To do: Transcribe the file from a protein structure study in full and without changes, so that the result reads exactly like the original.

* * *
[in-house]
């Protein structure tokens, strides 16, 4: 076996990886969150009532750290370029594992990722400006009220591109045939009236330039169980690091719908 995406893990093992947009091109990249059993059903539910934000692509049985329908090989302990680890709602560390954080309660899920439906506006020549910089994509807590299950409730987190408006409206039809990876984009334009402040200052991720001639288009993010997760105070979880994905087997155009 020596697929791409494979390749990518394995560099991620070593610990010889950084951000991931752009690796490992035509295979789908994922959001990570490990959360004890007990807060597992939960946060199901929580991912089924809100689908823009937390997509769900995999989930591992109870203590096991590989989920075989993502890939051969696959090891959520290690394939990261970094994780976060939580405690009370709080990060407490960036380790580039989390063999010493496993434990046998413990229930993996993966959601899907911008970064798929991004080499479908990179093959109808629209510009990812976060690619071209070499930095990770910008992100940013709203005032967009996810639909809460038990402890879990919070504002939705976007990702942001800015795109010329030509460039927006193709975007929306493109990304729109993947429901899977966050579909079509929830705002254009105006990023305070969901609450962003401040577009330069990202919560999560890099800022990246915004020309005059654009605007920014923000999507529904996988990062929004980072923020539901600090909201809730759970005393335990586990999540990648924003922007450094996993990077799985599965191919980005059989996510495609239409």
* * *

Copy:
[in-house]
């Protein structure tokens, strides 16, 4: 076996990886969150009532750290370029594992990722400006009220591109045939009236330039169980690091719908 995406893990093992947009091109990249059993059903539910934000692509049985329908090989302990680890709602560390954080309660899920439906506006020549910089994509807590299950409730987190408006409206039809990876984009334009402040200052991720001639288009993010997760105070979880994905087997155009 020596697929791409494979390749990518394995560099991620070593610990010889950084951000991931752009690796490992035509295979789908994922959001990570490990959360004890007990807060597992939960946060199901929580991912089924809100689908823009937390997509769900995999989930591992109870203590096991590989989920075989993502890939051969696959090891959520290690394939990261970094994780976060939580405690009370709080990060407490960036380790580039989390063999010493496993434990046998413990229930993996993966959601899907911008970064798929991004080499479908990179093959109808629209510009990812976060690619071209070499930095990770910008992100940013709203005032967009996810639909809460038990402890879990919070504002939705976007990702942001800015795109010329030509460039927006193709975007929306493109990304729109993947429901899977966050579909079509929830705002254009105006990023305070969901609450962003401040577009330069990202919560999560890099800022990246915004020309005059654009605007920014923000999507529904996988990062929004980072923020539901600090909201809730759970005393335990586990999540990648924003922007450094996993990077799985599965191919980005059989996510495609239409």